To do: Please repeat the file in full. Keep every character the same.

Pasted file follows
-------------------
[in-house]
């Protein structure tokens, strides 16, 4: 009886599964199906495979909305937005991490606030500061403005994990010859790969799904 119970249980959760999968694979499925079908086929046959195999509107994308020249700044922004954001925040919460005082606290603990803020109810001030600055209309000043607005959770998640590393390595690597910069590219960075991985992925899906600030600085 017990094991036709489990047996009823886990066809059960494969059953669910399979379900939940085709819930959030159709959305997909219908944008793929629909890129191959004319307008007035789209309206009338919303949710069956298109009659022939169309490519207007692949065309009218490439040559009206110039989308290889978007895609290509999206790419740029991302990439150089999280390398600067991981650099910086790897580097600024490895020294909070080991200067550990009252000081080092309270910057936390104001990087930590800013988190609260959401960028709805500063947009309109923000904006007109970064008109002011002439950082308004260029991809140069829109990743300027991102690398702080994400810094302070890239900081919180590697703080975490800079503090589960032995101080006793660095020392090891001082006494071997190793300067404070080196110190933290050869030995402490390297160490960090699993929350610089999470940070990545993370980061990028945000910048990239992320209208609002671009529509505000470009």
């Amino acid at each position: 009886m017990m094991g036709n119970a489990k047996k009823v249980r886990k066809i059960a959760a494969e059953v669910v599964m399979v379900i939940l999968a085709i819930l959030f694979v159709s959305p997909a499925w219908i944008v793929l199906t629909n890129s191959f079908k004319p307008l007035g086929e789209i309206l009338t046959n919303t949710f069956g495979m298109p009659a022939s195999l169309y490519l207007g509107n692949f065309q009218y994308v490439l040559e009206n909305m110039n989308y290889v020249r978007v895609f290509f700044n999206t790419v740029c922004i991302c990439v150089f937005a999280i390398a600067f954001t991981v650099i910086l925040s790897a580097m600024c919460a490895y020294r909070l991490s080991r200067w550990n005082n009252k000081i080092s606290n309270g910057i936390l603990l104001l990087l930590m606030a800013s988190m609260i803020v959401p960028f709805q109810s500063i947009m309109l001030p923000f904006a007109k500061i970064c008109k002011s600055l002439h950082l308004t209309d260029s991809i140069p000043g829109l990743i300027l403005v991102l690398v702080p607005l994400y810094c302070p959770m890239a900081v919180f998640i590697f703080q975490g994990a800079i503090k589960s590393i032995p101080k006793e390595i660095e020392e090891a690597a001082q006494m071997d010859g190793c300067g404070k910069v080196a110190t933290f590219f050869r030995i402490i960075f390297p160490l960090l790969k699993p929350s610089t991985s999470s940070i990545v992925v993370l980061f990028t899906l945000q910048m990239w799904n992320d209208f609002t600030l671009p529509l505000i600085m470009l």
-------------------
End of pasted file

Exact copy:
[in-house]
């Protein structure tokens, strides 16, 4: 009886599964199906495979909305937005991490606030500061403005994990010859790969799904 119970249980959760999968694979499925079908086929046959195999509107994308020249700044922004954001925040919460005082606290603990803020109810001030600055209309000043607005959770998640590393390595690597910069590219960075991985992925899906600030600085 017990094991036709489990047996009823886990066809059960494969059953669910399979379900939940085709819930959030159709959305997909219908944008793929629909890129191959004319307008007035789209309206009338919303949710069956298109009659022939169309490519207007692949065309009218490439040559009206110039989308290889978007895609290509999206790419740029991302990439150089999280390398600067991981650099910086790897580097600024490895020294909070080991200067550990009252000081080092309270910057936390104001990087930590800013988190609260959401960028709805500063947009309109923000904006007109970064008109002011002439950082308004260029991809140069829109990743300027991102690398702080994400810094302070890239900081919180590697703080975490800079503090589960032995101080006793660095020392090891001082006494071997190793300067404070080196110190933290050869030995402490390297160490960090699993929350610089999470940070990545993370980061990028945000910048990239992320209208609002671009529509505000470009």
């Amino acid at each position: 009886m017990m094991g036709n119970a489990k047996k009823v249980r886990k066809i059960a959760a494969e059953v669910v599964m399979v379900i939940l999968a085709i819930l959030f694979v159709s959305p997909a499925w219908i944008v793929l199906t629909n890129s191959f079908k004319p307008l007035g086929e789209i309206l009338t046959n919303t949710f069956g495979m298109p009659a022939s195999l169309y490519l207007g509107n692949f065309q009218y994308v490439l040559e009206n909305m110039n989308y290889v020249r978007v895609f290509f700044n999206t790419v740029c922004i991302c990439v150089f937005a999280i390398a600067f954001t991981v650099i910086l925040s790897a580097m600024c919460a490895y020294r909070l991490s080991r200067w550990n005082n009252k000081i080092s606290n309270g910057i936390l603990l104001l990087l930590m606030a800013s988190m609260i803020v959401p960028f709805q109810s500063i947009m309109l001030p923000f904006a007109k500061i970064c008109k002011s600055l002439h950082l308004t209309d260029s991809i140069p000043g829109l990743i300027l403005v991102l690398v702080p607005l994400y810094c302070p959770m890239a900081v919180f998640i590697f703080q975490g994990a800079i503090k589960s590393i032995p101080k006793e390595i660095e020392e090891a690597a001082q006494m071997d010859g190793c300067g404070k910069v080196a110190t933290f590219f050869r030995i402490i960075f390297p160490l960090l790969k699993p929350s610089t991985s999470s940070i990545v992925v993370l980061f990028t899906l945000q910048m990239w799904n992320d209208f609002t600030l671009p529509l505000i600085m470009l």